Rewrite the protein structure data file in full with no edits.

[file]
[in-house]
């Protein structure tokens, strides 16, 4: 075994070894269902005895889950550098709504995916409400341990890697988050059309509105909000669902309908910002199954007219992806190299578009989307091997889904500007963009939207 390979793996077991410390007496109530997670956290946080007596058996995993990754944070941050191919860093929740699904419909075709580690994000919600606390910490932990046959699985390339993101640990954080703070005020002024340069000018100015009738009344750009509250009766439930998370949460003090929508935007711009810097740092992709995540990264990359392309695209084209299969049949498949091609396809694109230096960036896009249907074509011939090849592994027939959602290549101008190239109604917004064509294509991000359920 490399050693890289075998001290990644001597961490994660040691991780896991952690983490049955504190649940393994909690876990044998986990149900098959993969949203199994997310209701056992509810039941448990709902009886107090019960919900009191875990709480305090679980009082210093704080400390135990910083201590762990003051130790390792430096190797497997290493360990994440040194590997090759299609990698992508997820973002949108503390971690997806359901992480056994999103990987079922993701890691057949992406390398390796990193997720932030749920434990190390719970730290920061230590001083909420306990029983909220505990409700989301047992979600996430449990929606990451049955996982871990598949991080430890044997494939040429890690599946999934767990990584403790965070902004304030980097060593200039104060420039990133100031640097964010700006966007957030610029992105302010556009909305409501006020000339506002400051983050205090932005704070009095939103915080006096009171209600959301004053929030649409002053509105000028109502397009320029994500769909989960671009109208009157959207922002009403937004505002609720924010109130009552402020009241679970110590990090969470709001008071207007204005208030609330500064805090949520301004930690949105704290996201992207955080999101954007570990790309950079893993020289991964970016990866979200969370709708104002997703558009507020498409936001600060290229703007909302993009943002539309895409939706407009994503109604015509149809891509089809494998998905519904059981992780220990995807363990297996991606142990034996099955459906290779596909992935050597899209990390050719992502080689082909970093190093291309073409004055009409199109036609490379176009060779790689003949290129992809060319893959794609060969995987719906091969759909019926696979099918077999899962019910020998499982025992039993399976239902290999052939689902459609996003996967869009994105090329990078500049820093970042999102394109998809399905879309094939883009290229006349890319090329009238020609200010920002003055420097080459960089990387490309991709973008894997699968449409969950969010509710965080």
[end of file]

[in-house]
């Protein structure tokens, strides 16, 4: 075994070894269902005895889950550098709504995916409400341990890697988050059309509105909000669902309908910002199954007219992806190299578009989307091997889904500007963009939207 390979793996077991410390007496109530997670956290946080007596058996995993990754944070941050191919860093929740699904419909075709580690994000919600606390910490932990046959699985390339993101640990954080703070005020002024340069000018100015009738009344750009509250009766439930998370949460003090929508935007711009810097740092992709995540990264990359392309695209084209299969049949498949091609396809694109230096960036896009249907074509011939090849592994027939959602290549101008190239109604917004064509294509991000359920 490399050693890289075998001290990644001597961490994660040691991780896991952690983490049955504190649940393994909690876990044998986990149900098959993969949203199994997310209701056992509810039941448990709902009886107090019960919900009191875990709480305090679980009082210093704080400390135990910083201590762990003051130790390792430096190797497997290493360990994440040194590997090759299609990698992508997820973002949108503390971690997806359901992480056994999103990987079922993701890691057949992406390398390796990193997720932030749920434990190390719970730290920061230590001083909420306990029983909220505990409700989301047992979600996430449990929606990451049955996982871990598949991080430890044997494939040429890690599946999934767990990584403790965070902004304030980097060593200039104060420039990133100031640097964010700006966007957030610029992105302010556009909305409501006020000339506002400051983050205090932005704070009095939103915080006096009171209600959301004053929030649409002053509105000028109502397009320029994500769909989960671009109208009157959207922002009403937004505002609720924010109130009552402020009241679970110590990090969470709001008071207007204005208030609330500064805090949520301004930690949105704290996201992207955080999101954007570990790309950079893993020289991964970016990866979200969370709708104002997703558009507020498409936001600060290229703007909302993009943002539309895409939706407009994503109604015509149809891509089809494998998905519904059981992780220990995807363990297996991606142990034996099955459906290779596909992935050597899209990390050719992502080689082909970093190093291309073409004055009409199109036609490379176009060779790689003949290129992809060319893959794609060969995987719906091969759909019926696979099918077999899962019910020998499982025992039993399976239902290999052939689902459609996003996967869009994105090329990078500049820093970042999102394109998809399905879309094939883009290229006349890319090329009238020609200010920002003055420097080459960089990387490309991709973008894997699968449409969950969010509710965080």